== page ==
Uganda’s Museveni has his own playbook, though. In 2018, the government pushed through a 5-cent tax on residents visiting social media sites, including Twitter, via mobile phones in order to curb online “gossip.”

The tax also applies to messaging platforms like WhatsApp, a favorite tool of antigovernment activists for its end-to-end encryption features.

VPNs Not Effective

As a result of the tax, internet subscriptions have fallen sharply in Uganda, where wages are low. One Uganda resident told Digital Privacy News that virtual private networks (VPNs) proved an unsustainable workaround.

“(The Uganda Communications Commission) figured a bunch of them out and blocked them,” she said. “They were also slower, somehow.”

She said the president’s Twitter posts seemed to run in parallel with state communication campaigns on radio and TV or with “posters in neighborhoods, like they usually do for sensitization campaigns.”

In other words, even after restricting social media access the state can still get out its message. But forums that rely on give and take are monitored, with Seguya and other dissidents unable to comment on Museveni’s posts if they are blocked.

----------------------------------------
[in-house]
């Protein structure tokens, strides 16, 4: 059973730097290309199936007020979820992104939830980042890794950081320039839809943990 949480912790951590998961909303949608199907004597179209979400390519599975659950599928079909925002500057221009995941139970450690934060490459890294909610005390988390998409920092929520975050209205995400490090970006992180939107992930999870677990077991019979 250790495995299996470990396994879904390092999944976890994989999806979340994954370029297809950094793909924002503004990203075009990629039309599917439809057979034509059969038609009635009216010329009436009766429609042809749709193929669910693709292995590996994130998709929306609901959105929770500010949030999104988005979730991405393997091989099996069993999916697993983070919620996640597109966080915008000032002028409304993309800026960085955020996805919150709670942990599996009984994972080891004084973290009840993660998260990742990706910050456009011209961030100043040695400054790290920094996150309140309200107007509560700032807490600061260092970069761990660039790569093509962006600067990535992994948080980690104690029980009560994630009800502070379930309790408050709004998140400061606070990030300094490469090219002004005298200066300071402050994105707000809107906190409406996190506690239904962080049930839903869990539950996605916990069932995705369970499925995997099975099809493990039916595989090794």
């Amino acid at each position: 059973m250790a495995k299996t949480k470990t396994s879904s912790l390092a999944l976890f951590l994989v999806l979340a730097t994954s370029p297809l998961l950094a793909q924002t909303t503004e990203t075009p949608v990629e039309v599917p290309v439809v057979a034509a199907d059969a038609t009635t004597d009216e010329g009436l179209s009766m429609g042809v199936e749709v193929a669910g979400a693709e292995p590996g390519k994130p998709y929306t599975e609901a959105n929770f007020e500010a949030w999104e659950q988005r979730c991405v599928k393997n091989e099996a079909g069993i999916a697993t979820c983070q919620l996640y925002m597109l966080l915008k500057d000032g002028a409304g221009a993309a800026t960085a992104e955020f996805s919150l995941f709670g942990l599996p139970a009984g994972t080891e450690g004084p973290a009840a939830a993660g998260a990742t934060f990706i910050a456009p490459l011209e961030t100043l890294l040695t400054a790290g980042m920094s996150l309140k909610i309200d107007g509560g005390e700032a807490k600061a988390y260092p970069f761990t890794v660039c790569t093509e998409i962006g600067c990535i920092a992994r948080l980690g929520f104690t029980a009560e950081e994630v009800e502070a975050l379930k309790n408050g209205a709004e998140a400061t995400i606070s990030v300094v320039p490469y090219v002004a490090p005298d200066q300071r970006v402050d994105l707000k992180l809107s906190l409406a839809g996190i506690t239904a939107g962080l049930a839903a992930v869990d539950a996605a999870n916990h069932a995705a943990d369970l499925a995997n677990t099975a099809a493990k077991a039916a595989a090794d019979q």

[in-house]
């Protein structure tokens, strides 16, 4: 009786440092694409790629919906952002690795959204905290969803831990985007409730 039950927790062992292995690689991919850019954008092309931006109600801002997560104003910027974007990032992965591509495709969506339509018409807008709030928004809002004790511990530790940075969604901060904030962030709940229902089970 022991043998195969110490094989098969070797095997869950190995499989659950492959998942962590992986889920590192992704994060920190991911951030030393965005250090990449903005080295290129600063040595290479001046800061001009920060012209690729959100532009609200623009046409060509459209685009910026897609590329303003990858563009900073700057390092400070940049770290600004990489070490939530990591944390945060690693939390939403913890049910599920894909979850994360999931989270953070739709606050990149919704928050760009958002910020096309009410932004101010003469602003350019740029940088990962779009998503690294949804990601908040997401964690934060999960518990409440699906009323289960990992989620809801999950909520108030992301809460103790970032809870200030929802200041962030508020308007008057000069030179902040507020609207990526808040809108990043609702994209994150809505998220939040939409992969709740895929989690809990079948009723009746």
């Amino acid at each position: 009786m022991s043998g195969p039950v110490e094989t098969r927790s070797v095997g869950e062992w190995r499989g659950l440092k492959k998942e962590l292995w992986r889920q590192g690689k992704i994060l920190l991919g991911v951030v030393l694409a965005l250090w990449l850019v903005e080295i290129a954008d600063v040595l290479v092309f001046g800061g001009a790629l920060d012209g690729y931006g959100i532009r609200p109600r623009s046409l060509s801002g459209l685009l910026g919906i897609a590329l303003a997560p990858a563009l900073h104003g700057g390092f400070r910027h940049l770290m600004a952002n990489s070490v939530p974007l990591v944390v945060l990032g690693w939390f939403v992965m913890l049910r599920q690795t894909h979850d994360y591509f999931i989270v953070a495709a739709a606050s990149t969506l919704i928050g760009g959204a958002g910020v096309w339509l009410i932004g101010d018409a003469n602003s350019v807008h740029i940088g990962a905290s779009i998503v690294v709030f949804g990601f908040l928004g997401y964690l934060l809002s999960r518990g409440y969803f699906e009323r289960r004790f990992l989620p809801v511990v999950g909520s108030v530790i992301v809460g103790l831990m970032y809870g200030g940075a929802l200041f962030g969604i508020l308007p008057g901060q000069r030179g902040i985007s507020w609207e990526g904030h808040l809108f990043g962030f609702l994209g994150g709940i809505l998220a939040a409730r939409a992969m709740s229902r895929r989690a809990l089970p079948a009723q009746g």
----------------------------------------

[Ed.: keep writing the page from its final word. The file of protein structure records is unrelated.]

Seguya likened the situation to turning off the microphone during a town hall.

“As a leader, if you start blocking off dissidents, it means you’re intolerant because you did not agree with their viewpoint.”

Twitter’s Role

Twitter could act as a corrective, for example, if it differentiated between public and personal accounts when designing privacy features. The platform declined to comment on the case or its privacy features for public figures.

For now, however, the law isn’t on Seguya’s side.

But he’s not taking no for an answer. Seguya is preparing to take his case before the East African Court of Justice, a multinational body in Tanzania that hears human-rights cases.

“The Constitution of Uganda makes very clear,” he told Digital Privacy News, “that we the citizens shall always be making public officials accountable.”

Jeff Benson is a Nevada writer.